Kimeze Teketwe


  1. “Missionary Pamphlets, vol. 7” (Government Papers, The National Archives, Kew, 1875-1890), 27. Muteesa I was the thirtieth Kabaka [king] of Buganda.
  2. Missionary Pamphlets, 27.
  3. Mwanga was the thirty-first Kabaka of Buganda.
  4. John Milner Gray, *The Year of the Three Kings of Buganda, 1888-1889* (Kampala: Uganda Journal, 1950), 20.
  5. John Francis Faupel, African Holocaust. (New York: P. J. Kenedy, 1962), 48-50, 97.
  6. Sadab Kitatta Kaaya, “Muslims Remember Prince Nuhu Mbogo,” The Observer – Uganda, June 24, 2014.
  7. Baganda are the people from the Buganda kingdom; one is called a Muganda, and their culture is called Ganda or sometimes Kiganda.
  8. Chris Wrigley, Kingship and State. (Cambridge: Cambridge University Press, 2002), 3.
  9. Missionary Pamphlets, 27.
  10. The Church Missionary Intelligencer and Record, Volume 9, 1884. London: Church Missionary Society. Available through: Adam Matthew, Marlborough, Church Missionary Society Periodicals, 755, 758.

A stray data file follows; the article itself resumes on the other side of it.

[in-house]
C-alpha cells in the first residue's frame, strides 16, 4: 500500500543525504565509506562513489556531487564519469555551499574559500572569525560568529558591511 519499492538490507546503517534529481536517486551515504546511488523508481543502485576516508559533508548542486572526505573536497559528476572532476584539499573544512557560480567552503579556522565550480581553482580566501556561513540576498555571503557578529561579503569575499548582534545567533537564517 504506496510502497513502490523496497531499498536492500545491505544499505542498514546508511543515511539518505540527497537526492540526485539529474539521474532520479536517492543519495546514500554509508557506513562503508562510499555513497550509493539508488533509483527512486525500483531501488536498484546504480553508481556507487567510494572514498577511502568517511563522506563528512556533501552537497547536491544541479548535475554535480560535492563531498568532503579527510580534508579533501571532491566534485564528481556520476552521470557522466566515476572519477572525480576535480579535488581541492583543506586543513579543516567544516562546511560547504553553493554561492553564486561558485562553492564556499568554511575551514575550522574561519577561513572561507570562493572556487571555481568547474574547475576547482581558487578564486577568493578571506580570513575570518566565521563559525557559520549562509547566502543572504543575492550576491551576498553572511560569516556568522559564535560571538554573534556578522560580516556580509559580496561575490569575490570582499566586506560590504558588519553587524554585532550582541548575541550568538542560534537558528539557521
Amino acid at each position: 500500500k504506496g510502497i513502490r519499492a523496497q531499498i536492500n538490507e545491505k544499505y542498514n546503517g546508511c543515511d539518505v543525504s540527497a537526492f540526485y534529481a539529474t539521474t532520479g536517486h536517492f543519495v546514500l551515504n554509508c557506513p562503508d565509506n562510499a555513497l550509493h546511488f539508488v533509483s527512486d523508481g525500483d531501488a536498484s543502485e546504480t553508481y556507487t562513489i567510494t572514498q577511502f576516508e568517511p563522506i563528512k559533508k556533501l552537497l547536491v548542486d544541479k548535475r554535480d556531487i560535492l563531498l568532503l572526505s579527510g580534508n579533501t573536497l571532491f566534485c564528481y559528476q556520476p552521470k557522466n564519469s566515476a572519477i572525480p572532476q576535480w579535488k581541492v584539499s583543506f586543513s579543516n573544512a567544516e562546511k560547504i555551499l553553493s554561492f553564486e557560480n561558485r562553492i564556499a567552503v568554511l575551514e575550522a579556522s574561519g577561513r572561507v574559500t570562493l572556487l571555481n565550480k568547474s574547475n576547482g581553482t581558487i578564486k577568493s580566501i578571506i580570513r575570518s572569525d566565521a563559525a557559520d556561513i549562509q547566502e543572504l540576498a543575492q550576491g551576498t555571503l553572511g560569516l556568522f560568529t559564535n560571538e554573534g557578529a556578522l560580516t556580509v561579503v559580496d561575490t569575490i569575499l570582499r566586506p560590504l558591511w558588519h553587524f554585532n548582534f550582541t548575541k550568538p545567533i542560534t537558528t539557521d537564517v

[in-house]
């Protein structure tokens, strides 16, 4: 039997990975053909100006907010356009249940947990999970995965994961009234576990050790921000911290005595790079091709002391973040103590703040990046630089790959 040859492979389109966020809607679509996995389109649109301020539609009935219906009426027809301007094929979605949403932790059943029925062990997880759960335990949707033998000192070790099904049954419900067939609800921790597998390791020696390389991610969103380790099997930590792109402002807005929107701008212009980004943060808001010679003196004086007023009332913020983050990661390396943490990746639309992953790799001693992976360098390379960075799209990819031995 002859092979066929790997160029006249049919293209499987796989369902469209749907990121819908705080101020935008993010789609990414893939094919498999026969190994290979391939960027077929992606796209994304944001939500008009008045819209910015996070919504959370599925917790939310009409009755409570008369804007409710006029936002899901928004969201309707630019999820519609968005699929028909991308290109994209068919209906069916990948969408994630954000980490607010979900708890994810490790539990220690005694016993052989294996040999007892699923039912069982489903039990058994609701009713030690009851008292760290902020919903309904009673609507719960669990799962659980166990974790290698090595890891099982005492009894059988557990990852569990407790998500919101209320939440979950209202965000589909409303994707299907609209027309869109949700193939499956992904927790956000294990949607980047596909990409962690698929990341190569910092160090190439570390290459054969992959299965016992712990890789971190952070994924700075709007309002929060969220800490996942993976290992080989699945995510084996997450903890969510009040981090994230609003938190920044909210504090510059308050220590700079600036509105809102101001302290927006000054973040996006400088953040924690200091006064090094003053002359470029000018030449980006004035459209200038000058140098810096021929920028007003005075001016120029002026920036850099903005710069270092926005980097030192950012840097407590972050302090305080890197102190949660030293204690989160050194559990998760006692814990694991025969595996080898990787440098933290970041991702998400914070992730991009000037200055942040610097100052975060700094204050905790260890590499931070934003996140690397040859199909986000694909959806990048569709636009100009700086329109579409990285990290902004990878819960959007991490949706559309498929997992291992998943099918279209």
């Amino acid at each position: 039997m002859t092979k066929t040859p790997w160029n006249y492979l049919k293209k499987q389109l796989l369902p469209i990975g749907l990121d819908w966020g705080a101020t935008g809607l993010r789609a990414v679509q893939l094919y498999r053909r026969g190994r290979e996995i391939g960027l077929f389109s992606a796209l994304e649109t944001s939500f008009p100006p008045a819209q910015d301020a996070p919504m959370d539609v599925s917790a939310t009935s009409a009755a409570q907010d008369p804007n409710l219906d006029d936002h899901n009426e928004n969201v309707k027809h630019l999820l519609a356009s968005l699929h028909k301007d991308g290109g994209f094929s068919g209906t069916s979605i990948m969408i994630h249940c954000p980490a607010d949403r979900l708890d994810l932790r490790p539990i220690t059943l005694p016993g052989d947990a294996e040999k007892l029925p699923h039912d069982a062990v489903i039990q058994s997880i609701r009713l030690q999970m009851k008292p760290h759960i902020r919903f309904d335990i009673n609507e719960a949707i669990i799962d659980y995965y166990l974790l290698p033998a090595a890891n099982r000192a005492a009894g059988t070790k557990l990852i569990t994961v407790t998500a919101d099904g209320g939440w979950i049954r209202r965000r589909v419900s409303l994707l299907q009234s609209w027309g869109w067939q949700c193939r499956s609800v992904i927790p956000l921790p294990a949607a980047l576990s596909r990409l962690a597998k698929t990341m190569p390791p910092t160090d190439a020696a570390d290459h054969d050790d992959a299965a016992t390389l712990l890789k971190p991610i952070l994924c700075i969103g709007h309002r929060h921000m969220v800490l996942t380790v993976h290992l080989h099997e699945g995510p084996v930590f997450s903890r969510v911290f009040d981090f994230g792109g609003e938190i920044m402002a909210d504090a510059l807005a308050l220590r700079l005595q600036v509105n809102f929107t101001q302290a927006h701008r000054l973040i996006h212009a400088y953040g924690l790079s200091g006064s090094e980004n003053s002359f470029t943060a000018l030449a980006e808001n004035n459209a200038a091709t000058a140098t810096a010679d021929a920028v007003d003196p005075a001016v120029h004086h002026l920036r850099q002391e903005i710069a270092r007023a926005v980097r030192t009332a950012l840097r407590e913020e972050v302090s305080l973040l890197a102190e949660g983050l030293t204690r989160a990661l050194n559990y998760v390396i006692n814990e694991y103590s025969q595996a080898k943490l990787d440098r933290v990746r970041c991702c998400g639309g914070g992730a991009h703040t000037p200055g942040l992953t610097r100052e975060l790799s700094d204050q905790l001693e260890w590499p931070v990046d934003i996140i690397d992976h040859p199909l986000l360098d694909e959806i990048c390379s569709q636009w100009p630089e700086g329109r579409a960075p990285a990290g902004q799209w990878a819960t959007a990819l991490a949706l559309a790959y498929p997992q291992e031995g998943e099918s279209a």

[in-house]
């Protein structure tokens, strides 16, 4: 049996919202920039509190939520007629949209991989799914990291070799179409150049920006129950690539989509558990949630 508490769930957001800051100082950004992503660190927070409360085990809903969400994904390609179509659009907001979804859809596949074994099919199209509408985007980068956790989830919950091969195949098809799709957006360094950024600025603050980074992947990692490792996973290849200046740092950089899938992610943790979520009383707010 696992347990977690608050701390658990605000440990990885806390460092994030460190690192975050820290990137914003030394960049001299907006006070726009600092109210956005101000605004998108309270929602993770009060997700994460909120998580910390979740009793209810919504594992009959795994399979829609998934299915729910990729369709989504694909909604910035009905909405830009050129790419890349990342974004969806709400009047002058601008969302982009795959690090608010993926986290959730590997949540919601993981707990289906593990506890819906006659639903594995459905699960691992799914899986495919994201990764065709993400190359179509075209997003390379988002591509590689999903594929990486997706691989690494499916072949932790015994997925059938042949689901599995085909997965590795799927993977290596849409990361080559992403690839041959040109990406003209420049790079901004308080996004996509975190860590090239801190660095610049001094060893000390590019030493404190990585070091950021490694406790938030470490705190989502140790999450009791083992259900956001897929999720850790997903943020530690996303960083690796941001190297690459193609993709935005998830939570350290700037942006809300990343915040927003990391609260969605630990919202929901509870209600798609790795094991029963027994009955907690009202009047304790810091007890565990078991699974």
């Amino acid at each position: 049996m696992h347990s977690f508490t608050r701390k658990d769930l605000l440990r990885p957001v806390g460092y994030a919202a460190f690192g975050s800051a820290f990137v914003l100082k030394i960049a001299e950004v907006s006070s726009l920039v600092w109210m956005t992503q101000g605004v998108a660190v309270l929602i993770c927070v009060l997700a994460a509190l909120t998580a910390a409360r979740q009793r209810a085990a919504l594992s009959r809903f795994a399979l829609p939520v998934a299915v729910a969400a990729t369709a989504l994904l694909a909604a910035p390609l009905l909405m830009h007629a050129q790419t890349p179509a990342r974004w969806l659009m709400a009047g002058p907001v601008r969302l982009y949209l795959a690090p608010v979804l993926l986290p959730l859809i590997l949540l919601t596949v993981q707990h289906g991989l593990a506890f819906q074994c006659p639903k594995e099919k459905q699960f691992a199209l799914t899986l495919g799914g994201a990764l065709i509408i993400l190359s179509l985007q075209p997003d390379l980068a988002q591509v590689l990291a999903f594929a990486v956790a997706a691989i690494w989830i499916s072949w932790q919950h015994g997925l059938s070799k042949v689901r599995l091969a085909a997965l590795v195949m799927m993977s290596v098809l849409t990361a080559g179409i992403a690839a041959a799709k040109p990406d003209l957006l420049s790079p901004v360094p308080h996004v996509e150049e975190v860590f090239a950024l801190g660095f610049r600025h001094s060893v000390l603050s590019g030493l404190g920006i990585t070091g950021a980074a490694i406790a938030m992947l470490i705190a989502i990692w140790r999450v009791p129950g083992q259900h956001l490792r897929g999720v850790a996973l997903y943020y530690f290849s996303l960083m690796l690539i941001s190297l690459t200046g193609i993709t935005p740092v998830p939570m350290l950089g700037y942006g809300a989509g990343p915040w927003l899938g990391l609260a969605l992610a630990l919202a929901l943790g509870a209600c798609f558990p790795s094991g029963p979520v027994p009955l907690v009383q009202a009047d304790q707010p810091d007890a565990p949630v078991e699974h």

11. A. M. Mackay and J. W. Harrison, Pioneer Missionary of the Church Missionary Society in Uganda (New York: A.C. Armstrong, 1890), 313.
  12. Ashe, Chronicles of Uganda. (London: Hodder and Stoughton, 1894), 217.
  13. “Mukasa Musa (Anglican),” Uganda Martyrs Shrine - Basilica of Uganda Martyrs Munyonyo, November 14, 2021.
  14. Gray, The Year of the Three Kings of Buganda, 20.
  15. Robert P. Ashe, Two Kings of Uganda (London: S. Low, Marston, Searle, & Rivington, 1890), 248.
  16. Aili Mari Tripp, “Women in Ugandan Politics and History: Collective Biography,” Oxford Research Encyclopedia of African History, 2020, 1.
  17. Ashe, Chronicles of Uganda, 78.
  18. Dan Graves, “James Hannington Captured - 1801-1900 Church History,”, May 3, 2010.
  19. Ashe, Two Kings of Uganda, 163.
  20. Gray, The Year of the Three Kings of Buganda, 20.
  21. Daily Monitor, “The Year Buganda Was Ruled by Three Kings,” Monitor, January 9, 2021.
  22. Jjunju was the twenty-sixth Kabaka of Buganda and was buried at Luwunga, Busiro county, Uganda.
  23. Ashe, Two Kings of Uganda, 217-218.
  24. Lydia Namubiru, “Clara Nalumansi, the First Recorded Female Martyr,” New Vision, May 29, 2009.
  25. Gray, The Year of the Three Kings of Buganda, 21.
  26. Daily Monitor Editor, “The Life of a Female Martyr,” Monitor, January 6, 2021.
  27. Gray, 21.
  28. The Church Missionary Gleaner, Volume 16, Issue 182. 1889. London: Church Missionary Society, 17.
  29. Mackay and Harrison, Pioneer Missionary of the Church Missionary Society in Uganda, 313.
  30. The Church Missionary Intelligencer and Record, Volume 14, 1889, 153.
  31. The Church Missionary Intelligencer and Record, Volume 14, 1889, 147.